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Sunday, October 28, 2012

Oxi Day remembered as time for heroes

Oxi Day, celebrating the Greek people saying "No" to Mussolini during World War II, was celebrated in Marietta, Georgia at Holy Transfiguration Church following the divine morning liturgy service.

On hand for the celebration ceremony was the Honorable Vasilios Goulousis, consul of Greece in Atlanta, who manages the country's image in Georgia, Kentucky, South Carolina, and Tennessee.

Johnson with Goulousis (Photo by Kurk Johnson)
"We are confident that our efforts will yield results in the medium term," Goulousis said during our interview about his mission and the state of the Greek economy. When asked about his opinions concerning Greece's economic conditions being interjected into the U.S. presidential debate as a bad circumstance to emulate, Goulousis said that it is not the practice for his office to become involved in the political affairs of the United States.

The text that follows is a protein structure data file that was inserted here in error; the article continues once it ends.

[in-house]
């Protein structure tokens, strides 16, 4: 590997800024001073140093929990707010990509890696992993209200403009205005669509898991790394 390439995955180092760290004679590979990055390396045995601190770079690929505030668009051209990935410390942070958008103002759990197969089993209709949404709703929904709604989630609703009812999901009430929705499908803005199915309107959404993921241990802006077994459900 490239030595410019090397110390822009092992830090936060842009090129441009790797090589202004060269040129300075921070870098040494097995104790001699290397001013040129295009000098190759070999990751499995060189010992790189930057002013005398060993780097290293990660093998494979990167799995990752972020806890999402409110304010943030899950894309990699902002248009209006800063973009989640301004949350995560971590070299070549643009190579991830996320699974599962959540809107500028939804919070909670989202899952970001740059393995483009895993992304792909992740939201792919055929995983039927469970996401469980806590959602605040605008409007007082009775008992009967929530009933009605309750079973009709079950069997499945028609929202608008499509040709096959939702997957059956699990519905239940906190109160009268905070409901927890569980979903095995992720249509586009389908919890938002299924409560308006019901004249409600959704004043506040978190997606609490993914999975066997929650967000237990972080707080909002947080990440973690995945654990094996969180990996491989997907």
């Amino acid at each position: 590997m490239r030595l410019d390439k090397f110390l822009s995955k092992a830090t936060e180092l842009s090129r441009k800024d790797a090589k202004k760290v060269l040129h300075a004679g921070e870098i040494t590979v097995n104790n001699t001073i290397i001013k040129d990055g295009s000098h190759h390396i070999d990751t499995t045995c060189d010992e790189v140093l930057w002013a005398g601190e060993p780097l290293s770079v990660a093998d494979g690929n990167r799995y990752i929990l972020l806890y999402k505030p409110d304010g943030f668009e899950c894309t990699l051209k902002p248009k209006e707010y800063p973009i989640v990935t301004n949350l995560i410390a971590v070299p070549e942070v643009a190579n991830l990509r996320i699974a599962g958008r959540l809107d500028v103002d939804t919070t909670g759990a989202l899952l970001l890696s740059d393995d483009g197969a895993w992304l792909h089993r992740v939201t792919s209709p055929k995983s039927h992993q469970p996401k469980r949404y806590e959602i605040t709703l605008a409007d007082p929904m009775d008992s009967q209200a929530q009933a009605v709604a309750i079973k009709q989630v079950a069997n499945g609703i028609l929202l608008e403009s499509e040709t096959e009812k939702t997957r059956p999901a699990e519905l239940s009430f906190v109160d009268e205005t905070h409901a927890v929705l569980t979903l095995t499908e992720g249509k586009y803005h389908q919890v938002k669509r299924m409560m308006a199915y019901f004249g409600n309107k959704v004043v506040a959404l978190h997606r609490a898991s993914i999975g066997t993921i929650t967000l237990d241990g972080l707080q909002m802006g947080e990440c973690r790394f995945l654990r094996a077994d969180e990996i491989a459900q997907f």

At the end of the ceremony, the consul and his mother presented Fr. Panayiotis Papageorgiou, protopresbyter of Holy Transfiguration, with two authentic Greek costumes.

Hellenic Studies students watched as costumes were presented by Greek Consul to Father Papageorgiou. (Photo by Tomi Johnson)
Oxi Day is regarded by Greeks as a turning point in WWII, when the Greek people were issued an ultimatum by then Italian Prime Minister Benito Mussolini to allow his forces to occupy Greece. The offer was declined by Prime Minister Ioannis Metaxas.

"Greeks at that time didn't have many arms but were protected by the land, hillsides, mountains, and what became known as modern day guerrilla fighting tactics," said Harry
Mavromatidis, a church member and tour guide during the annual Greek festivals held at Holy Transfiguration Church. "Greeks were heroes during WWII which is not mentioned a lot today."

©2012 Tomi Johnson. All rights reserved. 

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